How to improve carbon accounting methods and standards
Carbon accounting is not enough
Imagine I said to you the only financial data you get to run your business is the annual financial statement? You’d tell me I was crazy and that you would also need a profit and loss account/income statement on a monthly basis, and cash flow of course. How could you possibly run a business on summary financial data for the previous year? How could you possibly course-correct, make tactical decisions and influence the outcome without it?
Carbon Accounting methods
This is precisely the trouble with the current approach to carbon accounting methods. You either employ consultants to assemble your data into a carbon footprint for the previous year, or you employ some carbon accounting software that takes in your energy and supply chain spend and gives you your carbon footprint. While this is very reasonable, it gives you what your carbon footprint was, not what it is or will be.
As the eminent management theorist Peter Ducker used to say, “you can’t change what you can’t measure”. It is our experience that this should be expanded to “you can’t manage what you can’t control and you can’t control what you can’t measure”.
Sticking with the accountancy analogy for carbon, we need to think about how we get on top of not just annual (carbon) reports and (carbon) balance sheets but (carbon) management accounts too.
As a company, you have likely set some decarbonisation goals, more often than not using Science Based Targets. To do this, of course, you have had to baseline your carbon footprint for the previous year. You have your scope 1 (direct production), and scope 2 (energy you buy) measured. And you have a plan in place to reduce things (electrification of heat is a good place to start). You have also realised that 90% or more of your emissions are scope 3 (indirect) and the majority form the supply chain. And that the measurement of those is mostly through analysing supply chain spend and applying emissions factors. So you have your goals and last year’s “carbon balance sheet” but now what?
Carbon Accounting Standards
The point of measuring your carbon footprint isn’t for an annual report, it is to do something about it. Whether it is scope 1, 2 or 3, the feedback loop from taking action to seeing the results, or spotting a problem and mitigating it for that matter, needs to be short enough to properly manage. An annual carbon account is not good enough. You need to be measuring your carbon footprint, at very least, on a monthly basis and from real data, not emissions factors. Ideally, you need to be measuring half-hourly energy data from your activities and your suppliers. You need more than carbon accounting standards - you need carbon (decarbonisation) management.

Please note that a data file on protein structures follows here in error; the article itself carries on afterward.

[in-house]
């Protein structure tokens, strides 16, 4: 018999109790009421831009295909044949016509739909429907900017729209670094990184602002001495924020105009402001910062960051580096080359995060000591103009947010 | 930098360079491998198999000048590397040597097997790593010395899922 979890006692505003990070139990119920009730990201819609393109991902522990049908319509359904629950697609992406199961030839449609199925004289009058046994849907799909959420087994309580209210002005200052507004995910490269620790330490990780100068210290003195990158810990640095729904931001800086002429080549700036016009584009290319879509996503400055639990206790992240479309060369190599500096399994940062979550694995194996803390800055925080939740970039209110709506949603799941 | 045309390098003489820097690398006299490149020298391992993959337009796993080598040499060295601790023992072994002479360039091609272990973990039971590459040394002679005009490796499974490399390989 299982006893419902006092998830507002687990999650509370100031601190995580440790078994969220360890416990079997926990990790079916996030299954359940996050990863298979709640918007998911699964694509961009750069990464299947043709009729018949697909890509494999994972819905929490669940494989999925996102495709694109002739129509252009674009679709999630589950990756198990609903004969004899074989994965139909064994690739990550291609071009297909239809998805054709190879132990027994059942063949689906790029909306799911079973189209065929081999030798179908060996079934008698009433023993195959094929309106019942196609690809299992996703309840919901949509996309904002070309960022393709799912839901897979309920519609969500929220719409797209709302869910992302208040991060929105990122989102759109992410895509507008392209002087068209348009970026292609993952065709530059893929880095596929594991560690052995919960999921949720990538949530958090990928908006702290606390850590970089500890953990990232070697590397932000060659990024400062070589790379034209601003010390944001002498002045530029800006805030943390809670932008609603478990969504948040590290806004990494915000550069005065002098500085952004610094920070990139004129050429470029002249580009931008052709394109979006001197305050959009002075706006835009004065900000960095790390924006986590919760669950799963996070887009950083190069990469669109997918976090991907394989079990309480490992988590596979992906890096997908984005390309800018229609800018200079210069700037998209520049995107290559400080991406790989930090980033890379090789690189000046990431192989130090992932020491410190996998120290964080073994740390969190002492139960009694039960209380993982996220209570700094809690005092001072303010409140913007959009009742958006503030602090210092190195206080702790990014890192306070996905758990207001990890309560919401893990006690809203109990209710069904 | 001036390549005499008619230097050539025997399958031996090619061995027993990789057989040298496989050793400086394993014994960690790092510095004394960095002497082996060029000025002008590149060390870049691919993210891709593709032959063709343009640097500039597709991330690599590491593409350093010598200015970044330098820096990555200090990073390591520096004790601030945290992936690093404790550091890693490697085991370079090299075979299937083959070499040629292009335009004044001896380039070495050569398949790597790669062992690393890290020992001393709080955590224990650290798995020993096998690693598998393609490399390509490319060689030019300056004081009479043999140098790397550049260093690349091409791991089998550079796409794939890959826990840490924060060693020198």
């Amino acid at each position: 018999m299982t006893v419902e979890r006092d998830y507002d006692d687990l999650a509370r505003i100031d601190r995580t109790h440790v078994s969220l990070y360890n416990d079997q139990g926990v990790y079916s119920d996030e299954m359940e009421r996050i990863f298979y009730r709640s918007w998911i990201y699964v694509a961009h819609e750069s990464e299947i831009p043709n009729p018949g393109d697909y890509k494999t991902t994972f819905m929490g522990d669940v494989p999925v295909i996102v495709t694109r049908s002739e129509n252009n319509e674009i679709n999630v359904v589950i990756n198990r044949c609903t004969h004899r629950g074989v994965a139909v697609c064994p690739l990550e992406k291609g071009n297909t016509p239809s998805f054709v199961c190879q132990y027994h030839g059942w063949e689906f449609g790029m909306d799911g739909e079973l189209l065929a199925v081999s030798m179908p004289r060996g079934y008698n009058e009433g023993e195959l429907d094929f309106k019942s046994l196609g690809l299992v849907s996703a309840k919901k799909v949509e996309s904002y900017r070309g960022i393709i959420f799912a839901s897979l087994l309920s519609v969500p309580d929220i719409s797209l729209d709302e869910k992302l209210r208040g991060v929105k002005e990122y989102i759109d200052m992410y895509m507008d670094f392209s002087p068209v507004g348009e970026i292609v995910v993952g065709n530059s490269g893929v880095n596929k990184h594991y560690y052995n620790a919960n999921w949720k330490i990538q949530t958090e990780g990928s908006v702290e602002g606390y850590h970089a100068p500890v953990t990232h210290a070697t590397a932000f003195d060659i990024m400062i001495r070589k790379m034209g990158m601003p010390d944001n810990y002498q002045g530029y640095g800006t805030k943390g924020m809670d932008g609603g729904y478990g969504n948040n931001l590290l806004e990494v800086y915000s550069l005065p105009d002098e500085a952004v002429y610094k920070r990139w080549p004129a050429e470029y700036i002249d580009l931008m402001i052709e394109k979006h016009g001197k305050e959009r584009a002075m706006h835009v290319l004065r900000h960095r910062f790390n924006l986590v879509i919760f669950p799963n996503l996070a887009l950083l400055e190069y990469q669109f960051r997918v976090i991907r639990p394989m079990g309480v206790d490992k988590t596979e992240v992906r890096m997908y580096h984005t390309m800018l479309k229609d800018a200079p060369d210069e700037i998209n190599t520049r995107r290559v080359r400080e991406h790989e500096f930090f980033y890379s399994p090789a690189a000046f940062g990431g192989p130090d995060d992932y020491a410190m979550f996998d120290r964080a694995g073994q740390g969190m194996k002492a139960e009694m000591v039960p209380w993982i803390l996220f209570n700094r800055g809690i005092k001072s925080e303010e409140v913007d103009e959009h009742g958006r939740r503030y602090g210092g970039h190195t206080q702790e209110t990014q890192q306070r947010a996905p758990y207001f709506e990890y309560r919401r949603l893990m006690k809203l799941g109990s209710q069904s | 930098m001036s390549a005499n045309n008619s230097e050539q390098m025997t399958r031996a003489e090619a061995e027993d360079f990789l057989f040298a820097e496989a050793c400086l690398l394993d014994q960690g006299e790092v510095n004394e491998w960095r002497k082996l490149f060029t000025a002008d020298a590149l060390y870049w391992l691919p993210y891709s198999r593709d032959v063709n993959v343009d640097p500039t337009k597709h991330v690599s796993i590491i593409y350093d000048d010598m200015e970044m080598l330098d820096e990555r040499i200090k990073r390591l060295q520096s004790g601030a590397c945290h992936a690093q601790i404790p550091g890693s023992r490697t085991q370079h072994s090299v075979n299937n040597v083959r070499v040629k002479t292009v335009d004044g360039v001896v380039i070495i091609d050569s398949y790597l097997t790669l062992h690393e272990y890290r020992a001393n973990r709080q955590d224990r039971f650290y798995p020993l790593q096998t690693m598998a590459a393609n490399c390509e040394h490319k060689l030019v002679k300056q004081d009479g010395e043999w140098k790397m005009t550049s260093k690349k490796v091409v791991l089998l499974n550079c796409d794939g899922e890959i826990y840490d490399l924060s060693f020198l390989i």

Carbon accounting examples
So how do you get a carbon income statement and produce really great carbon accounting examples?
1.Start with your scopes 1 & 2
Get your own house in order first. Remember, your scopes 1 & 2 are your customers scope 3. Make sure you have half-hourly energy data available through a cloud service. Sub-meter where you can as this will allow for insights you can turn into savings. If you are a manufacturer you can also bring in process and production data.
2. Bring in scope 3 data from your suppliers
This is the most complicated bit. You need to map your supply chain and understand the materialities of your supplier emissions. Next, you need to engage your tier 1 suppliers in the process of emissions data capture, then the tier down from that, and so on. You also need to assess the confidence in the numbers you have - the lowest being emissions factors, through supplier bill data to directly measured emissions.
3. Visualise your full carbon footprint in real-time
Now you can bring together all that data into an overall carbon footprint. But not an annual carbon account, a proper carbon income statement that you can manage by. One where you can quickly see trending progress, spot problems, and opportunities and sew the results of any actions. 4. Collaborate internally and with your supply chain to take action
Now you can measure, you can control and you can manage. You can collaborate internally on a decarbonisation programme and see how those interventions affect your carbon as they happen. You can also do the same with the key components of the supply chain that you are engaging for direct measurement.
5. Educate employees and suppliers in decarbonisation
It is important to ensure that you bring all your stakeholders with you on your journey. According to the Carbon Commitment Report, 74% of employees have no idea what their organisation’s carbon reduction targets are - even when they exist. Commitment to engaging the hearts and minds of your workforce, and your suppliers’ workforces, are critical for success.
How CoolPlanet can help your company with carbon accounting
If you would like to find out more about how CoolPlanet can help you on your decarbonisation journey towards net zero please get in touch.
Let’s make zero the most profitable number.